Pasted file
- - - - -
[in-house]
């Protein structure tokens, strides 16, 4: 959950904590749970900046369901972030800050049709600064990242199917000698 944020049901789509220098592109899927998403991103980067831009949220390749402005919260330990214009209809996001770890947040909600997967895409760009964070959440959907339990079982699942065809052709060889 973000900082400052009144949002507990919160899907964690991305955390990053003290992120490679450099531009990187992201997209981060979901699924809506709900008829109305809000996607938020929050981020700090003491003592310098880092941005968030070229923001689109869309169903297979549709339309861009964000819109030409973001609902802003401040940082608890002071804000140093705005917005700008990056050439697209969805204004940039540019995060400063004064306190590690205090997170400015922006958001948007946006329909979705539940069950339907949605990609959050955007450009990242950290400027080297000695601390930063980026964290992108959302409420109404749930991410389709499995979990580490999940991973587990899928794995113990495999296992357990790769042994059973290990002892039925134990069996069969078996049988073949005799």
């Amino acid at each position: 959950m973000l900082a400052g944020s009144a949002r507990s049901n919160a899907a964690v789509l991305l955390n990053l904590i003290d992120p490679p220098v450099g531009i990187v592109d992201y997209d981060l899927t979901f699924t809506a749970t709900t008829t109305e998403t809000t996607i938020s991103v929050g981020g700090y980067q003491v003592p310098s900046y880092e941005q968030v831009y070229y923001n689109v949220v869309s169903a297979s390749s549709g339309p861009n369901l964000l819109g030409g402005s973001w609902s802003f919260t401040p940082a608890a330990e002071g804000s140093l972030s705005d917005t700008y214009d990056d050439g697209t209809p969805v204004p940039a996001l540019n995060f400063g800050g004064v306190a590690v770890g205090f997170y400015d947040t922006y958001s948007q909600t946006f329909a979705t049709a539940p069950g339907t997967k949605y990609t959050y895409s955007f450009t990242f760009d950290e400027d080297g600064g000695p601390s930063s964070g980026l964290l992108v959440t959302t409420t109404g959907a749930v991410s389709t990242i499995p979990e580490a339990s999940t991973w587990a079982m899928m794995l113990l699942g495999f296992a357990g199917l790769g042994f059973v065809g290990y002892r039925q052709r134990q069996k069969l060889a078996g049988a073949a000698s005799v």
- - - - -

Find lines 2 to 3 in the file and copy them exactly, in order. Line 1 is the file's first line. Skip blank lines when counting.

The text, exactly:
């Protein structure tokens, strides 16, 4: 959950904590749970900046369901972030800050049709600064990242199917000698 944020049901789509220098592109899927998403991103980067831009949220390749402005919260330990214009209809996001770890947040909600997967895409760009964070959440959907339990079982699942065809052709060889 973000900082400052009144949002507990919160899907964690991305955390990053003290992120490679450099531009990187992201997209981060979901699924809506709900008829109305809000996607938020929050981020700090003491003592310098880092941005968030070229923001689109869309169903297979549709339309861009964000819109030409973001609902802003401040940082608890002071804000140093705005917005700008990056050439697209969805204004940039540019995060400063004064306190590690205090997170400015922006958001948007946006329909979705539940069950339907949605990609959050955007450009990242950290400027080297000695601390930063980026964290992108959302409420109404749930991410389709499995979990580490999940991973587990899928794995113990495999296992357990790769042994059973290990002892039925134990069996069969078996049988073949005799």
């Amino acid at each position: 959950m973000l900082a400052g944020s009144a949002r507990s049901n919160a899907a964690v789509l991305l955390n990053l904590i003290d992120p490679p220098v450099g531009i990187v592109d992201y997209d981060l899927t979901f699924t809506a749970t709900t008829t109305e998403t809000t996607i938020s991103v929050g981020g700090y980067q003491v003592p310098s900046y880092e941005q968030v831009y070229y923001n689109v949220v869309s169903a297979s390749s549709g339309p861009n369901l964000l819109g030409g402005s973001w609902s802003f919260t401040p940082a608890a330990e002071g804000s140093l972030s705005d917005t700008y214009d990056d050439g697209t209809p969805v204004p940039a996001l540019n995060f400063g800050g004064v306190a590690v770890g205090f997170y400015d947040t922006y958001s948007q909600t946006f329909a979705t049709a539940p069950g339907t997967k949605y990609t959050y895409s955007f450009t990242f760009d950290e400027d080297g600064g000695p601390s930063s964070g980026l964290l992108v959440t959302t409420t109404g959907a749930v991410s389709t990242i499995p979990e580490a339990s999940t991973w587990a079982m899928m794995l113990l699942g495999f296992a357990g199917l790769g042994f059973v065809g290990y002892r039925q052709r134990q069996k069969l060889a078996g049988a073949a000698s005799v």